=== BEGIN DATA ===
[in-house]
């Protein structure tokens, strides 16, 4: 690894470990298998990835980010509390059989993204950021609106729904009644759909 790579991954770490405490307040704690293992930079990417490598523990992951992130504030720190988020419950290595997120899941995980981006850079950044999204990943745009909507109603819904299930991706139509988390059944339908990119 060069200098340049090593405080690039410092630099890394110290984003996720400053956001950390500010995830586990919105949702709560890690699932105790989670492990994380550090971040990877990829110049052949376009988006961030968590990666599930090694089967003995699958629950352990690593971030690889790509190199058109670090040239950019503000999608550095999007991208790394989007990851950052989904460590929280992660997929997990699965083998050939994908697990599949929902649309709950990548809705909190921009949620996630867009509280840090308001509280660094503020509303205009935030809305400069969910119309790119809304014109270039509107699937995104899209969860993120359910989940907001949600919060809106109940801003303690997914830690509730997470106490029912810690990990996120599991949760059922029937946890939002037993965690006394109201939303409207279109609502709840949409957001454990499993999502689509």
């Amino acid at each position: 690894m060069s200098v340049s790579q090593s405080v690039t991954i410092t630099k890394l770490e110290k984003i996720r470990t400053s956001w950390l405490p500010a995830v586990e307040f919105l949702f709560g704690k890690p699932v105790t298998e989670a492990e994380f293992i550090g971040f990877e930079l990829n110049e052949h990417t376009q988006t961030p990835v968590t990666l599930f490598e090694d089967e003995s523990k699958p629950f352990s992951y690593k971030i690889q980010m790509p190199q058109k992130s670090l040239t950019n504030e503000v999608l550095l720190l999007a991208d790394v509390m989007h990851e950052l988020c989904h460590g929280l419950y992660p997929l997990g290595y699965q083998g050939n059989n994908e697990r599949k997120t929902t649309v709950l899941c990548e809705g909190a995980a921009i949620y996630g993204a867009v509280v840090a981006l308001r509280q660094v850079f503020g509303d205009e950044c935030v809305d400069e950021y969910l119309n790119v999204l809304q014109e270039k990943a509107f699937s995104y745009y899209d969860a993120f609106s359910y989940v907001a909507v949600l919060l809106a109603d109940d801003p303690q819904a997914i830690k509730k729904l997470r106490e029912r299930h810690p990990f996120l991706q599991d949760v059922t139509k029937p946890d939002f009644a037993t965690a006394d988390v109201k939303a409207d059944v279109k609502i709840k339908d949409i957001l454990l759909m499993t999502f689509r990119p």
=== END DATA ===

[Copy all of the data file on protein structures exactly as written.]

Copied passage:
[in-house]
């Protein structure tokens, strides 16, 4: 690894470990298998990835980010509390059989993204950021609106729904009644759909 790579991954770490405490307040704690293992930079990417490598523990992951992130504030720190988020419950290595997120899941995980981006850079950044999204990943745009909507109603819904299930991706139509988390059944339908990119 060069200098340049090593405080690039410092630099890394110290984003996720400053956001950390500010995830586990919105949702709560890690699932105790989670492990994380550090971040990877990829110049052949376009988006961030968590990666599930090694089967003995699958629950352990690593971030690889790509190199058109670090040239950019503000999608550095999007991208790394989007990851950052989904460590929280992660997929997990699965083998050939994908697990599949929902649309709950990548809705909190921009949620996630867009509280840090308001509280660094503020509303205009935030809305400069969910119309790119809304014109270039509107699937995104899209969860993120359910989940907001949600919060809106109940801003303690997914830690509730997470106490029912810690990990996120599991949760059922029937946890939002037993965690006394109201939303409207279109609502709840949409957001454990499993999502689509």
């Amino acid at each position: 690894m060069s200098v340049s790579q090593s405080v690039t991954i410092t630099k890394l770490e110290k984003i996720r470990t400053s956001w950390l405490p500010a995830v586990e307040f919105l949702f709560g704690k890690p699932v105790t298998e989670a492990e994380f293992i550090g971040f990877e930079l990829n110049e052949h990417t376009q988006t961030p990835v968590t990666l599930f490598e090694d089967e003995s523990k699958p629950f352990s992951y690593k971030i690889q980010m790509p190199q058109k992130s670090l040239t950019n504030e503000v999608l550095l720190l999007a991208d790394v509390m989007h990851e950052l988020c989904h460590g929280l419950y992660p997929l997990g290595y699965q083998g050939n059989n994908e697990r599949k997120t929902t649309v709950l899941c990548e809705g909190a995980a921009i949620y996630g993204a867009v509280v840090a981006l308001r509280q660094v850079f503020g509303d205009e950044c935030v809305d400069e950021y969910l119309n790119v999204l809304q014109e270039k990943a509107f699937s995104y745009y899209d969860a993120f609106s359910y989940v907001a909507v949600l919060l809106a109603d109940d801003p303690q819904a997914i830690k509730k729904l997470r106490e029912r299930h810690p990990f996120l991706q599991d949760v059922t139509k029937p946890d939002f009644a037993t965690a006394d988390v109201k939303a409207d059944v279109k609502i709840k339908d949409i957001l454990l759909m499993t999502f689509r990119p």